Cyanosis Parents seldom report cyanosis unless itis relatively severe (saturation <80%). It is often easier for them to notice episodic cyanosis (when the child cries or exerts).

Difficult feeding and poor growth. The parent of an infant with CHD may complain that the child has difficulty with feeds. This is usually a feature of an infant with congestive heart failure resulting from CHD

The history may be of slow feeding, small volumes consumed during each feed, tiring easily following feeds and requirement of periods of rest during feeds. Excessive sweating involving forehead or occiput is commonly associated. Not infrequently, no history of feeding difficulty may be obtained, but examination of the growth charts will reveal that the child's growth rate is not appropriate for age.

A recent decline in growth rate (falling off the growth curve) or weight that is inappropriate for age may result from a large left to right shunt. Characteristically, growth retardation affects weight more that height.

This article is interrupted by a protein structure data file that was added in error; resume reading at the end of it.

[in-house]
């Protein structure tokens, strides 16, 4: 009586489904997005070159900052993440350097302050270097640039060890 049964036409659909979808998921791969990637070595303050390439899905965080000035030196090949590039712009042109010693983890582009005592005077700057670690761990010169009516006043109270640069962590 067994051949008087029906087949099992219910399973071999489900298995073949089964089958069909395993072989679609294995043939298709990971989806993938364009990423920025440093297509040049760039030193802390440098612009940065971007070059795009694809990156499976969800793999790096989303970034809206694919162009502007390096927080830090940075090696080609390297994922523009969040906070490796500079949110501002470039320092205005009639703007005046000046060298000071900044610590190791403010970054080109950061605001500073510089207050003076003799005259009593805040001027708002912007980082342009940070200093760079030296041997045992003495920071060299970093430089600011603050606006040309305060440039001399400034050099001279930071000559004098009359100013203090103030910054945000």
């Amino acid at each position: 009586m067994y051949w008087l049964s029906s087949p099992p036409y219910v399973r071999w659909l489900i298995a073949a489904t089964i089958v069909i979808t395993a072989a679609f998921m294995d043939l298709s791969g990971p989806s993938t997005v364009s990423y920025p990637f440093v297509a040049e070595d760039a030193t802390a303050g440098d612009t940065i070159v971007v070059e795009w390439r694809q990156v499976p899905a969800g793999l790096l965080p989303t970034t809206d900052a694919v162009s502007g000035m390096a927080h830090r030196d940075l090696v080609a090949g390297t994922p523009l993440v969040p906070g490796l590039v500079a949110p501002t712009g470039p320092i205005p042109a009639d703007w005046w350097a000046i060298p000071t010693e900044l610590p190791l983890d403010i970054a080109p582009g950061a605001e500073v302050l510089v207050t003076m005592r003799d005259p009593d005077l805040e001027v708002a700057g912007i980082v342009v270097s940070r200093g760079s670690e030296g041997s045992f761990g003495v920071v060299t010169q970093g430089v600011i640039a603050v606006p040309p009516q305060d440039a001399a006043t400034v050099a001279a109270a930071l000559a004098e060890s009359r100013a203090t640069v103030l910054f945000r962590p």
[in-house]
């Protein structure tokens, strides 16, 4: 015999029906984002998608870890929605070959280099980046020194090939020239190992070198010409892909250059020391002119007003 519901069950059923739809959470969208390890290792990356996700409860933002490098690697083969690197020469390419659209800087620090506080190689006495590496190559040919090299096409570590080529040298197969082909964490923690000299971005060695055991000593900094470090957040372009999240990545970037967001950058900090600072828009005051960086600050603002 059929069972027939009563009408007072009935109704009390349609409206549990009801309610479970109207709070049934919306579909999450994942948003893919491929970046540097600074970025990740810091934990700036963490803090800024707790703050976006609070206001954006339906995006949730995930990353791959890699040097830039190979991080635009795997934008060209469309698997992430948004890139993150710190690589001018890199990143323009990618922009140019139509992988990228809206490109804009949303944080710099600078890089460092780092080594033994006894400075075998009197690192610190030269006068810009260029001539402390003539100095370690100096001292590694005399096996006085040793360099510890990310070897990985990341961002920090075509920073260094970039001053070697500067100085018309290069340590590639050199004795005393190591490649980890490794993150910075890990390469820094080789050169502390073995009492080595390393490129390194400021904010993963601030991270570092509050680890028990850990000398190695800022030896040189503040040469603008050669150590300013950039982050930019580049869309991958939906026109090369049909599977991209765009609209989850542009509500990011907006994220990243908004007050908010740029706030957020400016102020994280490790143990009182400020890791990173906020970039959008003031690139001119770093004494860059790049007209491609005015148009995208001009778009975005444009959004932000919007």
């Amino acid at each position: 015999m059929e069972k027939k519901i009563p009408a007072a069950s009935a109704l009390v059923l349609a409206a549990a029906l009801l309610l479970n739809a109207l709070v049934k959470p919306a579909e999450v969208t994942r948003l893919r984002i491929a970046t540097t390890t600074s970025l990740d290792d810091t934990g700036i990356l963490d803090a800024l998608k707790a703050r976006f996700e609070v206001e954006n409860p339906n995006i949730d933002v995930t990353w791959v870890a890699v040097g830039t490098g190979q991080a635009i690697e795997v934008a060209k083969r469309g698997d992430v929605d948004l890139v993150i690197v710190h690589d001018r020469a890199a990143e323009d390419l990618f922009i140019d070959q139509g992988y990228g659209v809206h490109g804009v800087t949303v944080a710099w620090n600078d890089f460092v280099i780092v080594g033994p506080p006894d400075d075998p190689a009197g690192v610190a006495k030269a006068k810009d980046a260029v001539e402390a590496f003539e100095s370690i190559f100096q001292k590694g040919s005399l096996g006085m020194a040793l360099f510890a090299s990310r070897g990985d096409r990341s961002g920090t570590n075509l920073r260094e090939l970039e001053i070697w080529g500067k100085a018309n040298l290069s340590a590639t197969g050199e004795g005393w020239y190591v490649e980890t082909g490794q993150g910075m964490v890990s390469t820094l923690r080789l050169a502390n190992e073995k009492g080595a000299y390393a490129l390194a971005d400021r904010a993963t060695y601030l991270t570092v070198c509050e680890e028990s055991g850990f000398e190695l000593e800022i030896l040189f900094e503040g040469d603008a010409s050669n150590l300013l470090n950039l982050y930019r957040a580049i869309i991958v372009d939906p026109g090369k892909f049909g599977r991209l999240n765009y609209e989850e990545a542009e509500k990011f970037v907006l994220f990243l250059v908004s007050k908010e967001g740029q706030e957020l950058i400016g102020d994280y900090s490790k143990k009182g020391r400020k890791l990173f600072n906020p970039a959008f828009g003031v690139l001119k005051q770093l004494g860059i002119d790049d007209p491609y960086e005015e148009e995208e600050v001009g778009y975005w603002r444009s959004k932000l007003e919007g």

Difficult breathing. Tachypnea (respiratory rates more than 60/min in infants 50/min in older infants; >40/min after 1 yr) is a characteristic manifestation of heart failure in newborns. For infants, subcostal or intercostal retractions together with flaring of nostrils are frequently associated with tachypnea.

Frequent respiratory infections. The association of respiratory infections that are frequent, severe and difficult to treat with large left to right shunts is not a specific feature.

Specific syndromes. The presence of chromosomal anomalies or other syndromes that are associated with CHD should alert the clinician to the presence of specific cardiac defects. Trisomy 21 is the commonest anomaly associated with heart disease; others include trisomy 13 and 18, Turner and Noonan syndromes, and velocardiofacial and Di George syndromes

Major Criteria for Clinical Diagnosis of Congenital Heart Disease:

Systolic Murmur Grade III or More , Diastolic Murmur , Central Cyanosis , Congestive Cardiac Failure

Minor Criteria:

Systolic Murmur Less than Grade III , Abnormal Second Sound , Abnormal Electrocardiogram

Complication of CHD:

Pulmonary arterial hypertension (PAH) :Lesions that have the greatest likelihood of developing PAH include cyanotic heart disease with increased pulmonary blood flow. Here irreversible changes in pulmonary vasculature develops rapidly often during infancy. It is particularly important to correct or appropriately palliate these lesions early (ideally within the first few months of life).

Larger acyanotic post-tricuspid shunts are also prone to early development of PAH and should be ideally corrected early, preferably within the first year. In pre-tricuspid shunts, P AH develops slowly and unpredictably.